the male are necessary for preserving bone mass. Low testosterone levels that are induced by alcohol use
may cause osteoporosis which then leads to the greater possibility of breaking your bones.
1. How does alcohol affect bone metabolism? ________________________________________________
2. Why are alcoholics more likely to suffer from bone disease? ___________________________________
Section K: At the Clinic
1. A doctor has just viewed the x-rays of a 12 year old male and has found that
where the growth plate should be is instead filled with what seems to be newly
formed compact bone. The doctor has diagnosed the boy with premature
ossification of the epiphyseal plate. What effects if any will the doctor now need to
share with the parents related to their son’s future growth?
2. Jessie fractured her tibia. The orthopedic surgeon tells her the fracture is
nondisplaced, open and complete. Describe the fracture based on the surgeon’s diagnosis.
3. A 75 year-old woman and her 9 year old- granddaughter were in a train crash in which both sustained
trauma to the chest while seated next to each other. X ray showed that the grandmother had several
fractured ribs, while her granddaughter had none. Explain these surprisingly different findings.
4. Bernice, a 75- year old woman, stumbled slightly while walking then felt a terrible pain in her left hip. At
the hospital, X rays revealed that the hip was broken. Also, the compact and spongy bone throughout her
spine was very thin. What was her probable condition? _______________________________
5. A middle-aged woman comes to the clinic complaining of stiff, painful joints. A glance at her hands
reveals knobby, deformed knuckles. What condition will she be tested for? ________________________
6. Patient X has a tumor of the thyroid gland that causes a hypersecretion from this gland. Predict the effect
on the skeletal system and on the secretion of calcitonin. ______________________________________
7. After being picked up from the Atlantic Ocean after ‘splashdown’, the American astronaut team was
brought to the Naval Hospital for checkups. X rays revealed decreased bone mass in all of them. Isn’t that
surprising in view of the fact that they do exercises in the capsule while in space? Why or why not?
8. Where would you find these 3 types of joints?
a. Synarthrotic - ________________________________________________________________
b. Amphiarthrotic - ______________________________________________________________
c. Diarthrotic - _________________________________________________________________
Section L: Learning from Skeletons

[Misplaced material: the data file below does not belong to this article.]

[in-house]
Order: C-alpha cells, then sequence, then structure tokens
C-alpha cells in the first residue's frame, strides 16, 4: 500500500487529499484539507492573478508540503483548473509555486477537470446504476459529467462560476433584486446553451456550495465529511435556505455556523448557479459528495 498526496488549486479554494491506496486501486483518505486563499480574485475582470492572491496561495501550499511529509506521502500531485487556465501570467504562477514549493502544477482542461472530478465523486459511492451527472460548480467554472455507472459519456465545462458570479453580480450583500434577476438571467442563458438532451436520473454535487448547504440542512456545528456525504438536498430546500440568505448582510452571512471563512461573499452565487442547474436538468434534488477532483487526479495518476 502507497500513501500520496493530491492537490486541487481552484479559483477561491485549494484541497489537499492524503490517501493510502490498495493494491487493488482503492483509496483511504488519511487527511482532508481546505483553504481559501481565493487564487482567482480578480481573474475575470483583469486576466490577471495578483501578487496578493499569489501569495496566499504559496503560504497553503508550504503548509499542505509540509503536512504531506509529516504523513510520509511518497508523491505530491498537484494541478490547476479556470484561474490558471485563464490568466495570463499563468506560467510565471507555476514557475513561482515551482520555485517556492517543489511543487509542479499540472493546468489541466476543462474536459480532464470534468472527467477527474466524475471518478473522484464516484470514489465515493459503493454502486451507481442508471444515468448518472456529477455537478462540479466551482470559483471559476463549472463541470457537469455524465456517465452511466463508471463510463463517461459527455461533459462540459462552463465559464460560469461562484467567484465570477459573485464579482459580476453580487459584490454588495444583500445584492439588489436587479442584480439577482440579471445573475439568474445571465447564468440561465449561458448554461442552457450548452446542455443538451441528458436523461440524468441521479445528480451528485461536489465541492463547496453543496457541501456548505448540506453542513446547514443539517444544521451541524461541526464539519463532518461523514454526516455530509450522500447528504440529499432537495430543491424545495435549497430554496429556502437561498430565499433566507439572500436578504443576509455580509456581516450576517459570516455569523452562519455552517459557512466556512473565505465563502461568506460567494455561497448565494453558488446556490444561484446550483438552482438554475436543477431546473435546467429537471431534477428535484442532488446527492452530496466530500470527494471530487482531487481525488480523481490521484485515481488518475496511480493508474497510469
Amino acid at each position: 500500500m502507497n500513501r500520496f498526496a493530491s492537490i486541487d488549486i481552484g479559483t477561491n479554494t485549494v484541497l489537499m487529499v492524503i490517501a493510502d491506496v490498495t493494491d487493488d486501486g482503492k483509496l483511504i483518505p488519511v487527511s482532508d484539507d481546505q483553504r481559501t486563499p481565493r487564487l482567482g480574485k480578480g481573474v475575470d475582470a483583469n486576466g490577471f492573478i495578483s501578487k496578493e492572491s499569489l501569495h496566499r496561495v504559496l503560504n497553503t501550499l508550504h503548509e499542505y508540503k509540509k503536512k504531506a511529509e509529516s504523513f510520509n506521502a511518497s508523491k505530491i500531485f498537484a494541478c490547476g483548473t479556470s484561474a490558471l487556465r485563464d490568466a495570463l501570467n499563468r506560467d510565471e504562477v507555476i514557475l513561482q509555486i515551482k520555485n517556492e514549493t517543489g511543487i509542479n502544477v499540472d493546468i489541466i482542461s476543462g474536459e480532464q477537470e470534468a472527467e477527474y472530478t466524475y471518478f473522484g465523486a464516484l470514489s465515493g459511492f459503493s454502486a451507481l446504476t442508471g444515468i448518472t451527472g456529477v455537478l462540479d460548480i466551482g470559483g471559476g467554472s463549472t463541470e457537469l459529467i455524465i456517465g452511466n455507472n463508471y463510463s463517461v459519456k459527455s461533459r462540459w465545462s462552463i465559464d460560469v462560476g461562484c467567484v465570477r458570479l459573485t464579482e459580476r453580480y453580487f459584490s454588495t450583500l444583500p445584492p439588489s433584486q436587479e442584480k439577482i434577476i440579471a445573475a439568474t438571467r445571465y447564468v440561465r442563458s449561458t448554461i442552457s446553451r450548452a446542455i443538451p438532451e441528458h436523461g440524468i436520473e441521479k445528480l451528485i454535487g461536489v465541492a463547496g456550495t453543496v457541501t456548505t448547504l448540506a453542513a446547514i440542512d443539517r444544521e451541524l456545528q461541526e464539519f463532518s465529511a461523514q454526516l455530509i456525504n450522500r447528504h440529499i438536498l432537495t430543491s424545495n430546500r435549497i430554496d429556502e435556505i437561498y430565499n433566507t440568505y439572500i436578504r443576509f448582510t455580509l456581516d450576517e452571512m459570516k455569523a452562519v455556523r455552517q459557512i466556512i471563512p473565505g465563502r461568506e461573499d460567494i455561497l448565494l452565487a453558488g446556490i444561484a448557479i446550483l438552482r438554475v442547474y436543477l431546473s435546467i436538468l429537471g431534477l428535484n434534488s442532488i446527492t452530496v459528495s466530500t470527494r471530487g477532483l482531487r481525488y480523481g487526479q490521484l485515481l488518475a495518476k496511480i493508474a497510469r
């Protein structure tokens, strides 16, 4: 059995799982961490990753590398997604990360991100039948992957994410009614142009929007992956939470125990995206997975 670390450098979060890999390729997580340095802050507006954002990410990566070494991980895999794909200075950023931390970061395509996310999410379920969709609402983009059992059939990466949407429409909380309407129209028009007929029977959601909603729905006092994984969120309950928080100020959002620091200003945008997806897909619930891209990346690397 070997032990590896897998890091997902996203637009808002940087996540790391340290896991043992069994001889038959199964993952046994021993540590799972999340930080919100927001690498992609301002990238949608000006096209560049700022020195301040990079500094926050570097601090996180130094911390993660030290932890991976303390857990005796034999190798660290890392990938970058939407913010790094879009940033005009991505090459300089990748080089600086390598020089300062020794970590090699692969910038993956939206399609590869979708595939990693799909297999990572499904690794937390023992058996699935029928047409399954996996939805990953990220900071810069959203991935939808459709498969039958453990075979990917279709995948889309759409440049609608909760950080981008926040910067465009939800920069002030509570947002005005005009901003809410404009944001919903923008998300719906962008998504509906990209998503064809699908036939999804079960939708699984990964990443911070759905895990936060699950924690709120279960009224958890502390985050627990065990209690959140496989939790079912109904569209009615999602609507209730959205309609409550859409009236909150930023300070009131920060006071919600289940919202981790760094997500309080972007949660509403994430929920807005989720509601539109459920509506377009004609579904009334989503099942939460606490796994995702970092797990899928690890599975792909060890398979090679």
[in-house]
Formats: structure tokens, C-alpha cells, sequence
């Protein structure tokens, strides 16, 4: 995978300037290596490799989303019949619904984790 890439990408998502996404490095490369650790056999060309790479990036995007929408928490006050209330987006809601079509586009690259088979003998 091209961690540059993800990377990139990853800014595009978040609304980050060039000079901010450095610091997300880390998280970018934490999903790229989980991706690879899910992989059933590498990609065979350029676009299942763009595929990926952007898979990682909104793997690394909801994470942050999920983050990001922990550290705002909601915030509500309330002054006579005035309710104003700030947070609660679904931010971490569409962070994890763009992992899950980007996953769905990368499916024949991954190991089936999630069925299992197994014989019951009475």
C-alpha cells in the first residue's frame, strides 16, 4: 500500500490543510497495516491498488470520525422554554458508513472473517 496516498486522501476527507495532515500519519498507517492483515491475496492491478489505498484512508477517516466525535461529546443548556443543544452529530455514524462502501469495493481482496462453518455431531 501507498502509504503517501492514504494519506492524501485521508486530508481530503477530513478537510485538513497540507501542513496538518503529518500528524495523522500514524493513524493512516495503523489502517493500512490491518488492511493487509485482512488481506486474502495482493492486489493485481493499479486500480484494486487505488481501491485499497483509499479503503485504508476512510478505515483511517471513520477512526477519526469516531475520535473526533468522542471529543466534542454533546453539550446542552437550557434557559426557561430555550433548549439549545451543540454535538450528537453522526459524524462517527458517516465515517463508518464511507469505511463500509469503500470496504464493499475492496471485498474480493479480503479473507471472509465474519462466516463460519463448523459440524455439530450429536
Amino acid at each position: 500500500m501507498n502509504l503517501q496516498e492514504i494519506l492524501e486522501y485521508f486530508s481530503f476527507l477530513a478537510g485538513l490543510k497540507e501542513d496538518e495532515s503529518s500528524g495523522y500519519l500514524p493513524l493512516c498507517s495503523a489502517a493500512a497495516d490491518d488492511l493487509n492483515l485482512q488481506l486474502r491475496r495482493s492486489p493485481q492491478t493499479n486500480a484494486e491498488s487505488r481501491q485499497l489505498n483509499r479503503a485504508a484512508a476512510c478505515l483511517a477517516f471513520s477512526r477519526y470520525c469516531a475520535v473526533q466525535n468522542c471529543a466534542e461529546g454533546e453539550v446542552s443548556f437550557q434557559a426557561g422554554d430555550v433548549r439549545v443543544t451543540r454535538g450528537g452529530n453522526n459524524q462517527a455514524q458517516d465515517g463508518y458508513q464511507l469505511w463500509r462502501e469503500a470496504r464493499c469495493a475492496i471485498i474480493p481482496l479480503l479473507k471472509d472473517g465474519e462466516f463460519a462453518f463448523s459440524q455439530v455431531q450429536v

Skull - Look for the sagittal suture – the squiggly line that runs the length of the skull – and
note whether is it's completely fused. If it is, the remains are likely to be of someone older
than 35. Look for a second line at the front of the skull -- the coronal suture – which fully
fuses by age 40.
Teeth - They can determine how old a person was at death, what kind of health they were
in and what kind of diet they had.
Pelvis - Look for the pubic symphysis, which is the joint located in the pelvis. The older the
person at death, the more pitted and craggy these bones will be. Check if there are any
soft marks on the cartilage which are left by childbirth as the bones soften to allow easier
birth. To identify gender, assess the pelvis shape; men have a narrow, deep pelvis and
women a wider, shallower pelvis, better-suited to carrying a baby. For a quick identification
in the field, a forensic anthropologist will find the notch in the fan-shaped bone of the pelvis
and stick their thumb into it. If there's room to wiggle the thumb, then it's a female; if it's a
tight fit, it's the skeleton of a man
Wrist - Examine the wrists, as bones often hold clues to the primary work of the decedent. Bony ridges form
where the muscles were attached and pulled over the years. A forensic anthropologist might find a bony ridge
on the wrist and decide the dead person may have been someone who used their hands for a living.
1. How can the skull be used to determine age? ______________________________________________
2. What can teeth tell you about the deceased? _______________________________________________
3. How is the pelvis of a female different from a male? __________________________________________
4. What information about the deceased can you derive from the bones in the hand? __________________